Guitarist Ed Bickert:
In June 1978,
gives a Jazz Guitar Workshop

By Sandy Freeze a.k.a.: strumdabiz

Part I: Ed Bickert, a 1978 guitar workshop

Part I: Ed Bickert
Guitar Workshop
Part II: Ed Bickert,
Pluck, If Not Adventure
Part III: Ed Bickert,
Tune, Tone, And Tempo

____________Strumdabiz_____G Major
~E_A_D_G_B_E~       ______E|r3+++|E
{- - 0 0 0 -}Nut   / _____B|a0+++|B
[- -       -]     / / ____G|m0+++|G
[- 2        ]    / / / ___D|Z0+++|D
[3         4]   / / / / __A|Z2+++|A
[ grips     ]  / / / / / _E|Z3+++|E
#\ \ \ \ \ \__/ / / / / /##########
g-\ \ \ \ \____/ / / / /-Tablature-
r;;\ \ \ \______/ / / /;;;;;;;;;;;;
i---\ \ \________/ / /--Tablature--
p::::\ \__________/ /::::::::::::::

 INTRO : Host Strumdabiz's Personal Digression:
 In 1978, I was 23 years old, and since my teens,  a fan of 
guitarists Charley Christian, John McLaughlin (especially),
 and The Allman Brothers Band, with a quiet appreciation
 of classical guitarist Julian Bream's LP "The Baroque Guitar". 
 Aside from a "longtime" appreciation of CBC's radio host Don 
Warner and his tasteful ~Wax Works~, its unlikely I had paid any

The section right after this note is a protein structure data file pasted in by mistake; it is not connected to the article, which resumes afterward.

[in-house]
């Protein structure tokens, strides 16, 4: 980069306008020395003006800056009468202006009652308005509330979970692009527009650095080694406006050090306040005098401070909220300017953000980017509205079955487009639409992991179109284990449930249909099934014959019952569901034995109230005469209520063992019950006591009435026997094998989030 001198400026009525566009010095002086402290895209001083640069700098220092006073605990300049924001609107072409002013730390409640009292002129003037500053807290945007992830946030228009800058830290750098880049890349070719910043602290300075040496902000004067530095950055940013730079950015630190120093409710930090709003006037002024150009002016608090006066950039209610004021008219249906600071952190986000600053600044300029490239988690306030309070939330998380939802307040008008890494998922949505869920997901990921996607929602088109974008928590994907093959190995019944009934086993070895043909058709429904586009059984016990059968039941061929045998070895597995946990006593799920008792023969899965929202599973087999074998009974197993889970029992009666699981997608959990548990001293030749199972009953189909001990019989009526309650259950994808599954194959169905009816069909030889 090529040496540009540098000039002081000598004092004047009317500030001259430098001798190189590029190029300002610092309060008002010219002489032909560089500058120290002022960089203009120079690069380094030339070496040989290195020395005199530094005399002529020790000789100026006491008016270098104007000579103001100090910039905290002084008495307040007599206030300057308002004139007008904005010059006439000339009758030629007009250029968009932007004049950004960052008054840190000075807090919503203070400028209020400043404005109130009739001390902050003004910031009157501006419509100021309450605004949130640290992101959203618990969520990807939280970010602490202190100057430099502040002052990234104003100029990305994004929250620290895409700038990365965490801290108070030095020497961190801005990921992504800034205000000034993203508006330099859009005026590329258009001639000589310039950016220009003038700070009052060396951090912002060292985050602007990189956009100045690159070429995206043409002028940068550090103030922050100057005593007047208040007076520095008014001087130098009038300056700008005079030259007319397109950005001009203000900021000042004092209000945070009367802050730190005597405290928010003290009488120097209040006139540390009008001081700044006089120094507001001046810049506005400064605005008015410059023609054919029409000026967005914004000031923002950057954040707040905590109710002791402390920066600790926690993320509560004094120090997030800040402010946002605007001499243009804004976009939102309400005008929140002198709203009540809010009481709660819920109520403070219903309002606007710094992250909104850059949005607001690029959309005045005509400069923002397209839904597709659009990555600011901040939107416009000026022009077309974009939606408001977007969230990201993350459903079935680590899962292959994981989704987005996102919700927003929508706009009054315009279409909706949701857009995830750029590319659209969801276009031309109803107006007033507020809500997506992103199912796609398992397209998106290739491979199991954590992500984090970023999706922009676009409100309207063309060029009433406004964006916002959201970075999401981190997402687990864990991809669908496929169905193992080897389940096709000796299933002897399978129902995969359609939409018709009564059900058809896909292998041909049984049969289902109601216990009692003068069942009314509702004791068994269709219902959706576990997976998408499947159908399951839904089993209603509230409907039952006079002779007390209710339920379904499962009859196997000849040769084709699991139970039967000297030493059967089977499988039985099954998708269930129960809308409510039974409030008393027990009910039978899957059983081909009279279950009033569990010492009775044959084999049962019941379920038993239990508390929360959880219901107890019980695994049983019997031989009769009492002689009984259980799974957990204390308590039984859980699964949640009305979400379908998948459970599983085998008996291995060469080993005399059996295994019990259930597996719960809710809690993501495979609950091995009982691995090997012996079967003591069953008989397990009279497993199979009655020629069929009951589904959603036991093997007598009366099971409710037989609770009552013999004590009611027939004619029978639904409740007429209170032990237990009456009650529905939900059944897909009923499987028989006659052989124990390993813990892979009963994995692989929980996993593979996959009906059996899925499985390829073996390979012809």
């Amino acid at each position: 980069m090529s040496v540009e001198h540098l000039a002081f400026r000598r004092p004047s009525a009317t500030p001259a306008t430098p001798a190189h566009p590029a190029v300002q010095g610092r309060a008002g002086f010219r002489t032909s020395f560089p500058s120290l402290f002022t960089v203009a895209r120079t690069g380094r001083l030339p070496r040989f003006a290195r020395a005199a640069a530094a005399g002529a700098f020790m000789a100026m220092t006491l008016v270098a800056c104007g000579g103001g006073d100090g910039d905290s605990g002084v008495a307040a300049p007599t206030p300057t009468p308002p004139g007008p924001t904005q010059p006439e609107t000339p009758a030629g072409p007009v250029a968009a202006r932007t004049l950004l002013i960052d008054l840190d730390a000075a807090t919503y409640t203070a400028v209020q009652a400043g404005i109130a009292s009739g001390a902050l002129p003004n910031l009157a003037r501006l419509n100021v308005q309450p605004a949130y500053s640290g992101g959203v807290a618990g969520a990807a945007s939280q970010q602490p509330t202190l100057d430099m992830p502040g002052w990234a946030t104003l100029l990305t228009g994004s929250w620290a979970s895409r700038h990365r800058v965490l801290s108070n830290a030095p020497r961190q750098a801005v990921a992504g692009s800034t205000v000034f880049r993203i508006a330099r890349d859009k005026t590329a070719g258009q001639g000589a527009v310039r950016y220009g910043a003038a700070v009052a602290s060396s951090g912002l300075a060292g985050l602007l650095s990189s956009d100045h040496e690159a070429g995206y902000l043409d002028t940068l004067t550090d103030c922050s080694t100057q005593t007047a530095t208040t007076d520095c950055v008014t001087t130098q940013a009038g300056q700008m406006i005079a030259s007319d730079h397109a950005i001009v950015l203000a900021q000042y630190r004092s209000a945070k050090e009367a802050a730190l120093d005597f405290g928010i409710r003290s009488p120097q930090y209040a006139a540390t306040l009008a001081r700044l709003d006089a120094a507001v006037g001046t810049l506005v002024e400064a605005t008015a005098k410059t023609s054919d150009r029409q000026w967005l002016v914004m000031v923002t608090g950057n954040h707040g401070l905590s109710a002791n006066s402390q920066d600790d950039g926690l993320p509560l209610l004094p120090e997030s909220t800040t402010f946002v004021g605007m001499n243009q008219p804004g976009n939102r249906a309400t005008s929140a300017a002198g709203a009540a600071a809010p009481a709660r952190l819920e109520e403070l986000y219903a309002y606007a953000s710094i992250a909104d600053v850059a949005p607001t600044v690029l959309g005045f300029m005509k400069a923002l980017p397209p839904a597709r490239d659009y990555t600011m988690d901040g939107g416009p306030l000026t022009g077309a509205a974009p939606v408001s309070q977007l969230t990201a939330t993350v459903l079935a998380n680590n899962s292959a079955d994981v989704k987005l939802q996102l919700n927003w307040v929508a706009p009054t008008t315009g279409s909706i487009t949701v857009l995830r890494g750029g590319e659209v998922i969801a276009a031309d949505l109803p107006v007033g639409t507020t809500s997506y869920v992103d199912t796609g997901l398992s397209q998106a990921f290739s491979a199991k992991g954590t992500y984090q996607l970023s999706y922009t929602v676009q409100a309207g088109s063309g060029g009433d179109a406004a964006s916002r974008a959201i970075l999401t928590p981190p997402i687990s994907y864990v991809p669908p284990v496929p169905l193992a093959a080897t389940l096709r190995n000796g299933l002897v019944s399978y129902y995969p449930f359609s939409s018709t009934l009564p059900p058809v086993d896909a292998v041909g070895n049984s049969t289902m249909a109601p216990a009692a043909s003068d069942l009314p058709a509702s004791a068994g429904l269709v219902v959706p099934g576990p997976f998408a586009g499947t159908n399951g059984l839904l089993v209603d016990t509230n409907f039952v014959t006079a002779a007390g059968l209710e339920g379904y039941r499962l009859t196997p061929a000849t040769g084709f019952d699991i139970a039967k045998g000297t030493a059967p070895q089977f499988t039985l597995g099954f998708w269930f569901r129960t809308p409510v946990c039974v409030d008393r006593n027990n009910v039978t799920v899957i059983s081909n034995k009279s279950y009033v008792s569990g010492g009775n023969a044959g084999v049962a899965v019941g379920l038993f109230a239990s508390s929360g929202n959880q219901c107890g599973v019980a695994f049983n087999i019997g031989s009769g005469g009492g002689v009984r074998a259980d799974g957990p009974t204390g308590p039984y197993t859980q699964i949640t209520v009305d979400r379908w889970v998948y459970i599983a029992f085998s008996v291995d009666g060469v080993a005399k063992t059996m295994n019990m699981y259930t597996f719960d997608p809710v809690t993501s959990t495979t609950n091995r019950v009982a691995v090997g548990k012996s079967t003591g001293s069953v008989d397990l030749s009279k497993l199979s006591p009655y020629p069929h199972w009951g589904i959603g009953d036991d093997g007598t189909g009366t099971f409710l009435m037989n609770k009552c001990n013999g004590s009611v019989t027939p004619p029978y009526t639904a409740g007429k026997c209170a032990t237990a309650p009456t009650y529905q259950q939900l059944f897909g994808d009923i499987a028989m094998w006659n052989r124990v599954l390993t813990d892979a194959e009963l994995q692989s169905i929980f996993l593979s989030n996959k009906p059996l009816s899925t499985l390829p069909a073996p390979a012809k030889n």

attention to Paul Desmond's recent demise let alone, the current
post-mortem recording releases of the alto saxophonist,
featuring a Canadian guitarist named Ed Bickert.

 A guitarist since 1970, my early formal guitar studies gave me an
interesting slant on the right hand attack , picking vs. 
plucking: when I walked into a music/teaching store with a copy 
of "Frederick Noad's Solo Guitar Playing" (p i m a)and 
eventually left with 'Berklee Modern Method for the Guitar". 
(K\/k) + r_a_m

This led to a haphazard combination, over the years, of using
flatpick and 3-fingers, that upon hearing (the late) Lenny 
Breau live (with his fluid thumb pick and 4-finger roll) in 
1972, only cemented. That little right finger